Transportation of coal to the Perry K plant is provided by Indiana Southern Railroad (ISSR) or Indiana Rail Road (INRD), and CSX Transportation. Effective Jan. 1, 2011, the coal supplier notified Citizens that the coal supply for 2011 would be supplied by the Bear Run mine, which is served by INRD. INRD transportation pricing, using a CSX pricing mechanism effective Jan. 1, 2012, was $9.23 per ton. However, the coal supplier reserves the right to supply coal from alternate sources that are served by ISSR.

Citizens purchases about 175,000 tons of coal per year, which has decreased the past couple of years from 230,000 tons. Citizens isn’t a big coal consumer that can demand better coal prices based on purchasing volume, but Purdue said Citizens has negotiated competitive coal procurement contracts that provide the best terms and conditions possible under the circumstances.

“The spot coal price for Illinois Basin Coal as of January 27, 2012 was $62/ton for 2.5 lb sulfur coal and the lookout price for calendar year 2012 is estimated to be $62/ton, which reflects the changes in the market of compliance coal contracts expiring and being renewed by other users,” Purdue testified. “Therefore, our current contract price of $53.56 per ton of coal reaffirms the opinion set forth in my testimony that Citizens has negotiated a competitive coal contract for its customers through December 2013. On January 1, 2013, Citizens will experience an increase of 3% as part of the current coal contract.”

Notable is that while Purdue didn’t name the contracted coal supplier, the Bear Run strip mine in Indiana, which is on the INRD, is a Peabody Energy (NYSE:BTU) operation.

Citizens to patch up and eventually sell its coal cars

A recent issue is that in 2010 the Federal Railroad Administration put into play tighter inspection procedures for rail cars. “The inspections now include repairing minor issues that, in the past, were not considered by the inspector for repairs,” Purdue noted. “The inspector has the ability to order rail cars out of service until these minor defects are corrected. The steam plant has a very small storage yard and taking rail cars out of service creates an issue with the coal tonnage that can be delivered each week.”

Purdue said Citizens took a proactive approach to these issues and ordered its rail car repair vendor to abate the minor issues while the rail cars were in between shipments. In addition, about 22 of its 54 rail cars’ fleet life cycles end December 31, 2012. Rule 88 of the Association of American Railroads (AAR) sets standards at which owners can extend the life cycle of those rail cars. Citizens had an engineering study completed by our rail car repair vendor and the study indicated we could spend an average of $4,000 per car versus a total replacement cost of over $80,000 per car and extend the life of these cars through year 2022.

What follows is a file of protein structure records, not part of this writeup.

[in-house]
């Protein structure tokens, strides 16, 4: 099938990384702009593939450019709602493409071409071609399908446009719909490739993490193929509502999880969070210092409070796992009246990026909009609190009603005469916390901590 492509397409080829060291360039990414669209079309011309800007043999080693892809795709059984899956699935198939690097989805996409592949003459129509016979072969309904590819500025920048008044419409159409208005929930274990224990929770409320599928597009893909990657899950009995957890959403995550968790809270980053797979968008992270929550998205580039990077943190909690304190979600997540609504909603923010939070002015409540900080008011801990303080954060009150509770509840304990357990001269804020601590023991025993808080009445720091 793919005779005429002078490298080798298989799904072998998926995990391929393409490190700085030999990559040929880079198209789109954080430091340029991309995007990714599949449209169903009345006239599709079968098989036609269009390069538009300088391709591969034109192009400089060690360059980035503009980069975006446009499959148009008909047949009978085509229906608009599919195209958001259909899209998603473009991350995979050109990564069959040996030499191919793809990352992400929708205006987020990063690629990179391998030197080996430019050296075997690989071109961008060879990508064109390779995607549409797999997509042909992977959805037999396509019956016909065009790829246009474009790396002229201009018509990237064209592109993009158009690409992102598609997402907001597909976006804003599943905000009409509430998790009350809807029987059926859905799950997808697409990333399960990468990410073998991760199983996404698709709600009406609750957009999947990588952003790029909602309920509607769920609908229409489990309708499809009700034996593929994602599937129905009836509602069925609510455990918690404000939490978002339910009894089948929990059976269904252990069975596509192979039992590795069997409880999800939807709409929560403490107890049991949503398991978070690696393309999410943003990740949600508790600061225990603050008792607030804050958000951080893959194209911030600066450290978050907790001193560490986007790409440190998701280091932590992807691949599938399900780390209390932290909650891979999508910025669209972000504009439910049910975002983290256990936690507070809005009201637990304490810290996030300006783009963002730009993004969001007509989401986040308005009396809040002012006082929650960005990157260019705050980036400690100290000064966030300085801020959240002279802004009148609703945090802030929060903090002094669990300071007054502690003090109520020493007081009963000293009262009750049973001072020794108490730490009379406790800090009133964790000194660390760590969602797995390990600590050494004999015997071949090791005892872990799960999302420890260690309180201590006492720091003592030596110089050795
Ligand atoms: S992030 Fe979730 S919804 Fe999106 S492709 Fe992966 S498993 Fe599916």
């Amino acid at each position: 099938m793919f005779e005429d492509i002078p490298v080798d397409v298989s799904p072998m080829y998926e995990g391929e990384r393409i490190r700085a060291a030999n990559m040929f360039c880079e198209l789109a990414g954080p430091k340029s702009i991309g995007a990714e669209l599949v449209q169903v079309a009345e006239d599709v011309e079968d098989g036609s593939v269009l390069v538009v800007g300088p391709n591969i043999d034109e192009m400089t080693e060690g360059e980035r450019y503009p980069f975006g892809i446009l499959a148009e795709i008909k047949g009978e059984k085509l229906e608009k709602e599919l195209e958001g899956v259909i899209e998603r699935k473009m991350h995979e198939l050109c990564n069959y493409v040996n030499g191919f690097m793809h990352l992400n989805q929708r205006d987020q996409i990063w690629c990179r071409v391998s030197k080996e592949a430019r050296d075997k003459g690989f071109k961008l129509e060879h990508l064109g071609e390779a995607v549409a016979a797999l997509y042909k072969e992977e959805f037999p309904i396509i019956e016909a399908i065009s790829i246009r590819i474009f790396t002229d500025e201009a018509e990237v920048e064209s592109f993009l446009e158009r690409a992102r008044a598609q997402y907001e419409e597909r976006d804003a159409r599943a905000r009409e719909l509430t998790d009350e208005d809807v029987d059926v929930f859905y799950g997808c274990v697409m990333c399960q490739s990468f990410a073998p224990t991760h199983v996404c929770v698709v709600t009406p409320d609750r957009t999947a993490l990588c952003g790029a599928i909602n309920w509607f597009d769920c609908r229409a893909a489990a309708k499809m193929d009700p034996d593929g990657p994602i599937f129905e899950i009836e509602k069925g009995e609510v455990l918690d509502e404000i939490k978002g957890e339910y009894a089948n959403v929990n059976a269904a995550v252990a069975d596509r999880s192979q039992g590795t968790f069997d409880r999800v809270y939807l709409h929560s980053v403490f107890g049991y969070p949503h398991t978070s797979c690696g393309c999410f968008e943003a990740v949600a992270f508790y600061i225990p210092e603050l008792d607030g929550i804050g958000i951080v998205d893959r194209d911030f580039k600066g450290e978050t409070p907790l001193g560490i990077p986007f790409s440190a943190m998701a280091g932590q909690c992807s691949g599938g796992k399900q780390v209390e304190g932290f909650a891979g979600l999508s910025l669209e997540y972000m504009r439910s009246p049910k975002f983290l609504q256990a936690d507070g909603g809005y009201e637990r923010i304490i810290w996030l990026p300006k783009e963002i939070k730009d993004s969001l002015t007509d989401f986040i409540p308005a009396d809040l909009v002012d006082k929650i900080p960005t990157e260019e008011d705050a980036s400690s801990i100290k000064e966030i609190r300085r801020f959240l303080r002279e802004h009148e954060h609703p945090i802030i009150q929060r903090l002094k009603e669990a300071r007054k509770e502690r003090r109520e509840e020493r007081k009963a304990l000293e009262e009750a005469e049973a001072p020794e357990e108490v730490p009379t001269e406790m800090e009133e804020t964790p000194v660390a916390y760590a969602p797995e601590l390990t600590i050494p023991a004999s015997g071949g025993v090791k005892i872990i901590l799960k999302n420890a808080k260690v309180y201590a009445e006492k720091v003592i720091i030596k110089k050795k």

The cars, of course, won’t be needed after the conversion of Perry K to natural gas. “We will continue to have a need for these cars until the spring of 2014, so we must show the AAR that we are working to meet the new standards,” Purdue said. “Our plan since 2011 is to make the minimum changes to the cars while meeting the intent of the AAR standards. Post gas conversion our plan is to sell all of the railcars for more than scrap pricing and in order for us to get the top dollar for these cars they must meet the current AAR standards. All proceeds from the sale of the coal cars will be credited to future FAC adjustments.”

About Barry Cassell 20414 Articles
Barry Cassell is Chief Analyst for GenerationHub covering coal and emission controls issues, projects and policy. He has covered the coal and power generation industry for more than 24 years, beginning in November 2011 at GenerationHub and prior to that as editor of SNL Energy’s Coal Report. He was formerly with Coal Outlook for 15 years as the publication’s editor and contributing writer, and prior to that he was editor of Coal & Synfuels Technology and associate editor of The Energy Report. He has a bachelor’s degree from Central Michigan University.